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'Joy Over Denmark' by Poul Martin Møller

Poul Martin Møller (1794-1838) is known for his poem "Joy Over Denmark." As I collect references to eunuchs, here, I point out the eunuch in the third-to-last stanza. The translator wrote "Listen to the eunuchs' voices whining," but Möller's original Danish is "Lytte paa den sorte Halvmands Triller" ("Listen to the black half-man's trilling"). The implication is that the eunuch is a harem guard, as he is physically near an Eastern lord and the women he has paid for ("Østens Drot blandt kjøbte Friller"). The poem's overall point is that, while other countries are imagined or known to be wealthy or exotic, the relatively modest Denmark remains beautiful to the poet. The exoticized treatment of other lands is unlovely to me, but it is typical of Western literature that mentions eunuchs. Joy Over Denmark Roses proudly glow in Dana's bowers; Horses graze where sleep heroic dead; Bees distill the sweetness from the f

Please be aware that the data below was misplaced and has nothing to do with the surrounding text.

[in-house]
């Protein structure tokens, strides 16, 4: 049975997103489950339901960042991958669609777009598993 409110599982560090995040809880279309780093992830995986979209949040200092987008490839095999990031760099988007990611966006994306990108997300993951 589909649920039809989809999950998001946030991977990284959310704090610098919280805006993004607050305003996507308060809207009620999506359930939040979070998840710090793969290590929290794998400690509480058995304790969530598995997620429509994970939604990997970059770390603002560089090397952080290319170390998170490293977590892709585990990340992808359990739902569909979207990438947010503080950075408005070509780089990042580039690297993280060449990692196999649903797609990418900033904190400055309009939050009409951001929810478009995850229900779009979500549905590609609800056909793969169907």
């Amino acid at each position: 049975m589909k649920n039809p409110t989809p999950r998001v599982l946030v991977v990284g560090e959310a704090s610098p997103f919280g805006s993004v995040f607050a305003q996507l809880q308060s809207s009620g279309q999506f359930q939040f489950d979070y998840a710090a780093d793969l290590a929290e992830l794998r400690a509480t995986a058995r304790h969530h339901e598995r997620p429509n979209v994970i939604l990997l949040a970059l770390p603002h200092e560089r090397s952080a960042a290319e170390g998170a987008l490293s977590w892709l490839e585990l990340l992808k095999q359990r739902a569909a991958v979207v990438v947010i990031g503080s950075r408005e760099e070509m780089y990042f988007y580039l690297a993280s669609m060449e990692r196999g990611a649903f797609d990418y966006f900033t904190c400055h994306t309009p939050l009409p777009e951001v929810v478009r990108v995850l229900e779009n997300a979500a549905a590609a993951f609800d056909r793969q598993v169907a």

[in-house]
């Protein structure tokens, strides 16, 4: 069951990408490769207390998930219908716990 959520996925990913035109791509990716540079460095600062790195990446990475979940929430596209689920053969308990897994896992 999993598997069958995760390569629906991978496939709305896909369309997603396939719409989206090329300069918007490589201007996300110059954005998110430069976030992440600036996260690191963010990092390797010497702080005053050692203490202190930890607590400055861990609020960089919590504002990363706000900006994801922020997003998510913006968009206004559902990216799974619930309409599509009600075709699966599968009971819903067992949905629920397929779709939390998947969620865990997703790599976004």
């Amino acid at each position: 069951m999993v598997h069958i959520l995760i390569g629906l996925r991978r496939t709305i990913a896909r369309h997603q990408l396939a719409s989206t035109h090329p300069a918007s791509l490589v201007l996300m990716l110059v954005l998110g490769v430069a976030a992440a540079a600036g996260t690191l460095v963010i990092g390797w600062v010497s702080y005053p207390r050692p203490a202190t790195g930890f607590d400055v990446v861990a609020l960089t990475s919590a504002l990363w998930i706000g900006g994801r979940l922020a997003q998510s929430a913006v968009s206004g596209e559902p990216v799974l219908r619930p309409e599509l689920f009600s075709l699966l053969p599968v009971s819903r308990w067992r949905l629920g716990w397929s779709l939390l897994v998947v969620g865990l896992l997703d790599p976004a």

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Andrew Marvell: In Eunuchum Poetam (a 17th-century poem)

A scan of The Complete Works in Verse and Prose of Andrew Marvell: Verse. Andrew Marvell lived 1621-1678. Marvell is saying that the eunuch will become famous through his poems, which will substitute for the children he will never have. The eunuch isn't "barren" insofar as he uses his "verse" to impregnate "fame," and his poems will be repeated ("Echo nurse..."), becoming "a tuneful race." IN EUNUCHUM POETAM: Nec sterilem te crede, licet mulieribus exul / Falcem virgineae nequeas immittere messi, / Et nostro peccare modo. Tibi fama perenne / Praegnabit, rapiesque novem de monte sorores, / Et pariet modulos Echo repetita nepotes. Translation. UPON A EUNUCH-POET. Deem not that thou art barren, though, forlorn, / Thou plunge no sickle in the virgin corn, / And, mateless, hast no part in our sweet curse. / Fame shall be ever pregnant by thy verse; / The vocal Sisters nine thou shalt embrace, / And Echo nurse thy words, a tune

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